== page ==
Above: Edward was the son of George, duke of Clarence (left) and Isabel Neville, duchess of Clarence (right).
28 November 1499 is one of the darkest days in Tudor history, for it witnessed the execution of Edward Plantagenet, earl of Warwick. The earl, who was only twenty-four years of age, was the only son of George, duke of Clarence and Isabel, duchess of Clarence. He was, therefore, a nephew of Edward IV and Richard III. After Henry VII's triumph at Bosworth in 1485, the ten-year-old Warwick - whose parents had died in 1478 and 1476, respectively - was incarcerated in the Tower of London.
The Tudor dynasty was vulnerable in its early days, and Henry VII's reign was troubled by the emergence of pretenders claiming to be members of the House of York. The two most notable pretenders were Lambert Simnel and Perkin Warbeck, who claimed to be Richard of York. Historians have puzzled over whether or not Warwick willingly became involved in Warbeck's conspiracy to seize the throne from Henry VII. Allegedly, both Warbeck and Warwick attempted to escape from the Tower in 1499. Both were tried and found guilty of treason. On 23 November, Warbeck processed from the Tower to Tyburn on a hurdle, where he was hanged.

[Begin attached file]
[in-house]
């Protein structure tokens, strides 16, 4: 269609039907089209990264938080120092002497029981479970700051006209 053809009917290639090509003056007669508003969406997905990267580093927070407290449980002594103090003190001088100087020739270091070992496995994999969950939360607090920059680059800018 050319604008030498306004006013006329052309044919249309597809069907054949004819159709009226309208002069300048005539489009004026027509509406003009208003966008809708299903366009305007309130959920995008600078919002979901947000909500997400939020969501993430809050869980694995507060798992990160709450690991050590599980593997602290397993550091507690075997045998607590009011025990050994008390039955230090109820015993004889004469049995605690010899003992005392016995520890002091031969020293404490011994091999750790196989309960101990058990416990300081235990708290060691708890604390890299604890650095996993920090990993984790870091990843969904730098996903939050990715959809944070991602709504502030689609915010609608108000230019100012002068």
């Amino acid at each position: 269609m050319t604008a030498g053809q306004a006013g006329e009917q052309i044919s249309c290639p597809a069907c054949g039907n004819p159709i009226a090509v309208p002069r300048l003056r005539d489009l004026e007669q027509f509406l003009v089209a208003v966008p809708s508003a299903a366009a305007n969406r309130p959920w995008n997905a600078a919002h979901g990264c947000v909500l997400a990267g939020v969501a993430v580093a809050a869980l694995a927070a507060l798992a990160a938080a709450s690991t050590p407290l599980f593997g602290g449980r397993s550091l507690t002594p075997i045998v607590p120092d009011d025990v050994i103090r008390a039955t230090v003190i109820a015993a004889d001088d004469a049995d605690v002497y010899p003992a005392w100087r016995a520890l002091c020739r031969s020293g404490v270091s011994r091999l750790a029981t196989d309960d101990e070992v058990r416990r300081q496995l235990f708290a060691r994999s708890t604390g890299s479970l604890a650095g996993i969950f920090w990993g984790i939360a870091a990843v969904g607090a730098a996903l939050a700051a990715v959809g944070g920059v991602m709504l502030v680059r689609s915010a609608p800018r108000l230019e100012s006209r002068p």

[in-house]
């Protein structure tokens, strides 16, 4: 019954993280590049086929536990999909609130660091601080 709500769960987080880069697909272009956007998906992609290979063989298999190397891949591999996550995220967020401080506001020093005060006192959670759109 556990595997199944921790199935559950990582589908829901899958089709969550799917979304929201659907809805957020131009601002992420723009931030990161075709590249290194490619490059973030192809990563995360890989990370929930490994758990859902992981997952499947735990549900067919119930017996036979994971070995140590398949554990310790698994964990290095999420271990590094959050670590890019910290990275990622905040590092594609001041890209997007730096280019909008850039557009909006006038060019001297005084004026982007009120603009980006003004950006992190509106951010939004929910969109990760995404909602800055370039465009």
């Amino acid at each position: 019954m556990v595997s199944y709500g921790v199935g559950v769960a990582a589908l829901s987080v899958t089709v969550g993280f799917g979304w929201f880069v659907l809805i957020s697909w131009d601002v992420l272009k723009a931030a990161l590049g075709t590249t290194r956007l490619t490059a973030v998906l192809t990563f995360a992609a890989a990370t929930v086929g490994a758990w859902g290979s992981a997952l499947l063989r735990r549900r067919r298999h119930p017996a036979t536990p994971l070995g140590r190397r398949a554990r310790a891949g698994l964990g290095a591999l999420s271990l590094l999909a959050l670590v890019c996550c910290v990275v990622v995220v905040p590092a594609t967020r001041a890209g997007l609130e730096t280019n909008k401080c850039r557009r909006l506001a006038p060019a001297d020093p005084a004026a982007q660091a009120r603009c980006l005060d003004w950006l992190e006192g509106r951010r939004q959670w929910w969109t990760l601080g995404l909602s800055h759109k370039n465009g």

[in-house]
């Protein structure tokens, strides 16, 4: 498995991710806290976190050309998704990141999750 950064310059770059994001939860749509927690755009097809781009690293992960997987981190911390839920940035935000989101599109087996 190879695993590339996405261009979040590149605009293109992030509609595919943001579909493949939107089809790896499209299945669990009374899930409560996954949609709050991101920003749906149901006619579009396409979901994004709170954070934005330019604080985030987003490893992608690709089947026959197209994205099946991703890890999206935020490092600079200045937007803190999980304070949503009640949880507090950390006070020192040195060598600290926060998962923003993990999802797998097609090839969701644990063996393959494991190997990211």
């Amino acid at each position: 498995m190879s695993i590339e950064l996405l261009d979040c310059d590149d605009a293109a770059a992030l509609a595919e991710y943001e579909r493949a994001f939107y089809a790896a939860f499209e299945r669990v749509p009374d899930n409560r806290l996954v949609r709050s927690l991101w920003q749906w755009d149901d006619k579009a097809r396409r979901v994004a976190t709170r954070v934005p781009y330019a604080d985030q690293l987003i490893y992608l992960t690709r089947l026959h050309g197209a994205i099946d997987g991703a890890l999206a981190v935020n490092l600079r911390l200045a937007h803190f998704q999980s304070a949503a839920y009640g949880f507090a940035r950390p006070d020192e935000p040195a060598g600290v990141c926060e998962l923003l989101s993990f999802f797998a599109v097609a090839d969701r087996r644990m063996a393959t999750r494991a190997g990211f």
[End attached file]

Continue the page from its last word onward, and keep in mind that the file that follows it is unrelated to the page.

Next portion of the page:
Five days later, Warwick was executed on Tower Hill. His body was later buried at Bisham Abbey in Berkshire. Contemporaries believed that Warwick's execution was the result of pressure put on Henry VII by Ferdinand of Aragon and Isabella of Castile, who were concerned about the situation that their daughter, Katherine, would face in England if she were to marry the king's son Arthur. Jane Dormer, duchess of Feria, an attendant of Katherine's daughter Mary, claimed that Katherine believed that her marriage to Arthur had been made in blood.
In 1541, Warwick's sister, Margaret, was also executed, on the orders of Henry VIII. She was sixty-seven years old and was literally hacked to death by an inexperienced executioner. The Tudors were undoubtedly ruthless in their pursuit of dynastic security, and the actions of Henry VII and Henry VIII towards the Yorkists does not reveal either king in an especially flattering light. Elizabeth I exercised a similarly militant policy in regards to her royal cousins.